To Save Banking, Heal the Congress
Legislators on Capitol Hill are not arguing whether comprehensive restructuring of the banking industry is critical. Congress is more concerned about who would win what turf if reform is enacted.
Congress is captive to the parochialism of special-interest-group lobbying from every side on every particle of every issue.
Fractionalized legislative oversight has contributed to a fractionalized financial services industry and is now one of the biggest barriers to saving the banking system.
Broadening the Approach
To start reforming the banking industry, Congress needs to reform itself through a new committee structure that can hear and do what is best for the financial services industry as a whole.
Banking is essential to today's economy, but banks are not. When other institutions can perform the functions of banking better -- cheaper, faster, more conveniently, or more profitably -- they replace banks. This is precisely what has been happening for nearly three decades.
Aftermath of 1929
When we faced the same kind of financial crisis 60 years ago, the political solution was:
* Save the banks by separating commercial and investment banking.
* Protect small savers through deposit insurance.
* Preserve bank profitability by continuing to limit geographic competition through banking restrictions.
Banks were saved -- but only superficially and temporarily. Bankers soon became intent on getting out of their little boxes. And nonbanks started to dip into the honeypot of banking functions.
Segregation of banking functions loses its meaning when technology makes industrial and geographic boundaries artificial.
The solution of 60 years ago made little sense for the crisis then and even less for the crisis we face today.
Regulators cannot now hold back nonbank erosion of what were hitherto exclusive franchises of the banks. They cannot regulate banks back into prosperity, especially if legislators continue fencing them out of profitable businesses.
Banks are failing not because they have been naughty but because their profits have been declining for two decades.
Profits depend on managing the cost of doing business, particularly the risks. Under current ground rules, banks simply cannot make enough money to cover those risks.
Recipe for a Potion
The proposals of yesteryear splintered the system and disadvantaged banks against the competition. Today, we need the following ingredients to restore profitability:
* An environment that allows consolidation to proceed on a rational basis, to reduce industry overcapacity. This could be accomplished by intervening early to force the acquisition of weak players, encouraging mergers that eliminate excess capacity, or allowing mitigating circumstances to offset antitrust concerns.
* Economies of scale in manufacturing and distribution, through interstate branching.
* Economies of scope, by granting expanded powers. This means restoring all banking functions to banks.
Banks must be allowed to sell insurance and mutual funds and to underwrite securities, with appropriate oversight, so they can meet nonbank competition head to head.
Banks must have the flexibility to meet the full spectrum of consumer and business needs so that customers do not shop elsewhere.
Banks must be treated like private businesses, rather than public utilities, and allowed to meet new competition as it arises.
If regulators and legislators want more capital in banking to hedge taxpayers from the cost of failures, they must make banks a place in which investors want to put their money.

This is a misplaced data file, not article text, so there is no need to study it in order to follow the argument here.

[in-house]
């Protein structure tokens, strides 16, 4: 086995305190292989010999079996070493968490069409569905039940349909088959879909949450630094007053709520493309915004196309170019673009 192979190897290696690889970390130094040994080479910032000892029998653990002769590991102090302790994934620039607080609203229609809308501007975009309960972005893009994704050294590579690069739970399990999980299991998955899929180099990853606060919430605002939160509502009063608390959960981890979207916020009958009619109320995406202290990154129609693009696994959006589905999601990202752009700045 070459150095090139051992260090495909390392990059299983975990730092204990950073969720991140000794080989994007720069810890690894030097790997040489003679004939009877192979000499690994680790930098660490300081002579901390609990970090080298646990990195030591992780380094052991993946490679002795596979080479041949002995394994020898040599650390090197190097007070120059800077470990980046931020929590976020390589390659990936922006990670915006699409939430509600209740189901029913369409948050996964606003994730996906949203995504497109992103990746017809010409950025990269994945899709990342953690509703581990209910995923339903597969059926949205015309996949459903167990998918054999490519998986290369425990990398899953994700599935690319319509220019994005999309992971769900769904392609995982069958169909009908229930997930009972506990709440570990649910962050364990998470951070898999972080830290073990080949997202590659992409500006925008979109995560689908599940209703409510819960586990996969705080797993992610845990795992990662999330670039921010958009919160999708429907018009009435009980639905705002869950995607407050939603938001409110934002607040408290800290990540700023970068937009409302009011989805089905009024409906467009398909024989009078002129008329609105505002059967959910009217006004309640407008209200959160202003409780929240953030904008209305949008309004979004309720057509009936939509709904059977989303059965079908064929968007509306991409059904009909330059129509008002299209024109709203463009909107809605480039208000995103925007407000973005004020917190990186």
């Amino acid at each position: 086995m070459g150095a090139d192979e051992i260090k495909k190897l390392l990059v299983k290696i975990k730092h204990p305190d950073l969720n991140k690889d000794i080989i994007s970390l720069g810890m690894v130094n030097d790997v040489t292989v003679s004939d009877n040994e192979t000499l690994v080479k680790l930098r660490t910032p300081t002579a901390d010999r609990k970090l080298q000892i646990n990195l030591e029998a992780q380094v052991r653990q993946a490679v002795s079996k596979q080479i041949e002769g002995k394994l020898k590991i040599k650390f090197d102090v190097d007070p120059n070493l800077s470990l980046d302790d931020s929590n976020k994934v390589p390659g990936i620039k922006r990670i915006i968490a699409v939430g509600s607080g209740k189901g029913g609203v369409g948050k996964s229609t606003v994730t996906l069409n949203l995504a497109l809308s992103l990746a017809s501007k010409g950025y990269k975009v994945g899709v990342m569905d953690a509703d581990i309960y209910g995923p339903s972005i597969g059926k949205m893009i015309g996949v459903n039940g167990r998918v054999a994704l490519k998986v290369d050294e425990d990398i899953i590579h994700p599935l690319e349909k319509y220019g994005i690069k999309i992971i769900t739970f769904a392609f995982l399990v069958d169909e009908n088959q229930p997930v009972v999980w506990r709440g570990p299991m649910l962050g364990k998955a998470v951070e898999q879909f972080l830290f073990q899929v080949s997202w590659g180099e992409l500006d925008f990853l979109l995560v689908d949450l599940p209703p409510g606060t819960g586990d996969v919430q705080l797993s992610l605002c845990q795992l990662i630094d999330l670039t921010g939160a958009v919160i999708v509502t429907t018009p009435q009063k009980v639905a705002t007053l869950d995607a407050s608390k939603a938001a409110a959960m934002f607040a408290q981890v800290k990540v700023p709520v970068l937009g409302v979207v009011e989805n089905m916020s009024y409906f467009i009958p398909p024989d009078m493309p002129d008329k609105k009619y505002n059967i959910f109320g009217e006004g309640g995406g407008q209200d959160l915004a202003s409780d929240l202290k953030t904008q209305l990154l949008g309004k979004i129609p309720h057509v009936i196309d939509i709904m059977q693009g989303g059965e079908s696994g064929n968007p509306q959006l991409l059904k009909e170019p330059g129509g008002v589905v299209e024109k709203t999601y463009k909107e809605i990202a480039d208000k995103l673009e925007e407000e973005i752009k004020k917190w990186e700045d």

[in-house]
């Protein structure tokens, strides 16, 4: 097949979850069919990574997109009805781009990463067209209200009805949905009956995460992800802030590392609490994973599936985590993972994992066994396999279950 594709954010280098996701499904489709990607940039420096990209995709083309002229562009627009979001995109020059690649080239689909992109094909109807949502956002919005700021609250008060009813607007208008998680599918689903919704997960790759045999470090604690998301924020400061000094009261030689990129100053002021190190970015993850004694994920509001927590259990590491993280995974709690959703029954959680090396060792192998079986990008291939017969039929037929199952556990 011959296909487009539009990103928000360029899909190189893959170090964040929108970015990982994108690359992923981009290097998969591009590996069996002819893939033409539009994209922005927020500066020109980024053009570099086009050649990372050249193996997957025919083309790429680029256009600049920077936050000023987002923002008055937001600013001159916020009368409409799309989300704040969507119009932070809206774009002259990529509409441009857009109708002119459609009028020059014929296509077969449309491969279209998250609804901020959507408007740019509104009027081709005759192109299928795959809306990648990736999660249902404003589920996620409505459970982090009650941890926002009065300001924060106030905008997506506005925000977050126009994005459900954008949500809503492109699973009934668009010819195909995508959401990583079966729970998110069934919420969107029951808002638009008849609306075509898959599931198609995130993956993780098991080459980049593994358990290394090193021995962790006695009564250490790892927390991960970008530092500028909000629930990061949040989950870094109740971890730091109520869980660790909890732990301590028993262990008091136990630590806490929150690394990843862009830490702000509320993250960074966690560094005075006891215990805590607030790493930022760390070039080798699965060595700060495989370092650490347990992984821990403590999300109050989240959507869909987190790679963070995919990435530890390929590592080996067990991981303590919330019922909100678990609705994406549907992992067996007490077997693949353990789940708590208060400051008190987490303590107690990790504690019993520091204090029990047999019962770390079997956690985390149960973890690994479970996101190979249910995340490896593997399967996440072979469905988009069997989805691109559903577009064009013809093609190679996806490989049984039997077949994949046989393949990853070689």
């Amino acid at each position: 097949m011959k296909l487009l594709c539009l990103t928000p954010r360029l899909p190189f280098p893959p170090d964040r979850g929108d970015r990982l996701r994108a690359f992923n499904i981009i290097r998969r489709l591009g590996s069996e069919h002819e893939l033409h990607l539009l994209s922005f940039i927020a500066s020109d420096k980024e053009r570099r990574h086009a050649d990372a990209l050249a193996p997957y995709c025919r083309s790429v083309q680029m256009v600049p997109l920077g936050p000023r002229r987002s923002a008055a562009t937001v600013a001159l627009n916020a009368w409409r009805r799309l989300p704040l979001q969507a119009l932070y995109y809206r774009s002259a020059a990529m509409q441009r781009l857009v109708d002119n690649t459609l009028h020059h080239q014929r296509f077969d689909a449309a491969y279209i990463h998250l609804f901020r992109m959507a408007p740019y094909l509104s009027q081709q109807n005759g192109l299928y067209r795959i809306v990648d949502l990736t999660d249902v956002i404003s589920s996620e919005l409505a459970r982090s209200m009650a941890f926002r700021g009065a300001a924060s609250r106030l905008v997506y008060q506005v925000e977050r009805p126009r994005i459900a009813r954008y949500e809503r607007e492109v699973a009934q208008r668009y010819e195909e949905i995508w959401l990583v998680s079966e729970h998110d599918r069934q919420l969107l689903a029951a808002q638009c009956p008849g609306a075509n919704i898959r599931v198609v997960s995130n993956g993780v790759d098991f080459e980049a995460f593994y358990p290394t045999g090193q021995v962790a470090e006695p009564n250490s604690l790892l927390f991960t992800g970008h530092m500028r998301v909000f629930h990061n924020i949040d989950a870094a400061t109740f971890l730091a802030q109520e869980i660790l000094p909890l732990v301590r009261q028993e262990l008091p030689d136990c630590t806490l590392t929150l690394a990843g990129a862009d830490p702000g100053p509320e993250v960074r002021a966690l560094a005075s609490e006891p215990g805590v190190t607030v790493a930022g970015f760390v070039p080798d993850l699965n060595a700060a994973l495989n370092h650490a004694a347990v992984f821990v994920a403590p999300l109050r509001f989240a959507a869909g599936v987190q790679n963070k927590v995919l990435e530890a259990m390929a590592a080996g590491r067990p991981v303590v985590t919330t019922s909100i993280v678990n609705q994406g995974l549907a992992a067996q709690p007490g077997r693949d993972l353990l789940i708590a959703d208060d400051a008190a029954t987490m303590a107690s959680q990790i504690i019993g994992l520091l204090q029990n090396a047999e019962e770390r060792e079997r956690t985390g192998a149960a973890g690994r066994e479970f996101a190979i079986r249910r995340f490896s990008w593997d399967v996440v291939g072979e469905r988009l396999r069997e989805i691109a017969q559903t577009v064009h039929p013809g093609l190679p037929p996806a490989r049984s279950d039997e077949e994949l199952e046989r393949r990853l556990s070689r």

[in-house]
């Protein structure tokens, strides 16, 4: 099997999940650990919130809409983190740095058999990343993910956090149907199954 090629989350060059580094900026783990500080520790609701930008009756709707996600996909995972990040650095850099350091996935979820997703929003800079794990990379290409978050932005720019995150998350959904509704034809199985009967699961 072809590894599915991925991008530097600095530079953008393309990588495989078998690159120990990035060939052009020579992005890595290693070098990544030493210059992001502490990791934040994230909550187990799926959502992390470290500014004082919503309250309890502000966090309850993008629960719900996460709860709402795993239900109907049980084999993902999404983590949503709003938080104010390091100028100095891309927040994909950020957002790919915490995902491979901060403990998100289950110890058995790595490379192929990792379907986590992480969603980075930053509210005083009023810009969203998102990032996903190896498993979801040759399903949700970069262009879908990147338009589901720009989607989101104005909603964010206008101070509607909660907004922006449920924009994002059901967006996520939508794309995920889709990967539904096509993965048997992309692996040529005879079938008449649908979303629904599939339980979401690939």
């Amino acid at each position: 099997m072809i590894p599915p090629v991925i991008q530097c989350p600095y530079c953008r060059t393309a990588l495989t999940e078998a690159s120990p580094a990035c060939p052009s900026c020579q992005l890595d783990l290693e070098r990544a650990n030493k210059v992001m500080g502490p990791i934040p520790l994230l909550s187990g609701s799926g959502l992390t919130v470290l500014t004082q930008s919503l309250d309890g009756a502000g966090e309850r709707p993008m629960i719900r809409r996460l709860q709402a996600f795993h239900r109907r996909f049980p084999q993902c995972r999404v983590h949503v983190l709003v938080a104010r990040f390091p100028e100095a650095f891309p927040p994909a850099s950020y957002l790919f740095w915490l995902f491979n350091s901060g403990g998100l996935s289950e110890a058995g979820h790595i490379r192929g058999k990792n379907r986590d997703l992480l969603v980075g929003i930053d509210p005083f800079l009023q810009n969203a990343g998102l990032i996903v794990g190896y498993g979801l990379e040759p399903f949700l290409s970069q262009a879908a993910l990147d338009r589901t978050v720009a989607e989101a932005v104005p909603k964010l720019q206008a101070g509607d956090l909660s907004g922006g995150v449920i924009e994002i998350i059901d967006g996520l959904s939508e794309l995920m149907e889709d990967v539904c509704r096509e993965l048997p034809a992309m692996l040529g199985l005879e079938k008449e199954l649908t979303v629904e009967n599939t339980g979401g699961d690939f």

The only successful reform is one that permits banks to generate earnings consistent with risk, at a yield that will attract capital.
If the solution is so obvious, why hasn't Congress gone as far as required? One reason is that Congress does not understand the seamlessness of banking functions and how, given modern technology, they can be performed by nearly any institution.
What's Holding Back Congress
Congress is also excessively preoccupied with treating past illnesses -- with retribution, punishment, and regulation that micromanages banks.
But the largest trust is that Congress is not organized properly to deal with overall financial industry reform. It lacks the will to fight the special-interest groups it set on a roll 60 years ago.
Instead, Congress continues to act like the barber-physicians of old who bled their patients in the hope they would get well. It must shift the focus from treating illness to providing a rational structure for the future.
Umbrella of Protection
A joint committee on financial services is just one organizational structure that would enable Congress to deal with truly comprehensive reform. The committee would provide an umbrella of protection against the torrent of special-interest considerations.
Without such reform of Congress itself, all that congressional proposals can accomplish is to take banks out of their old boxes and put them in slightly larger ones.
Even with the right laws and regulators, banks will have to work hard to demonstrate the management capability to run the larger institutions that are emerging through consolidation.
They will have to convince Congress that they can take advantage of broader geographic and product opportunities without getting into trouble.
A prudent alliance between banks and regulators can husband the industry through the current crisis, in cooperation rather than confrontation.
Better no reform than reform that continues to restrict along interest-group lines. The goal of Congress should be to encourage the requisite combination of competitive freedom with effective supervision of safety and soundness.
If reform is inadequate, businesses and consumers and the economy will suffer and the American definition of a bank will be "that which a river has two of." The solution for saving banks is up to Congress.
Mr. Furash is president of Furash & Co., a Washington-based consulting firm.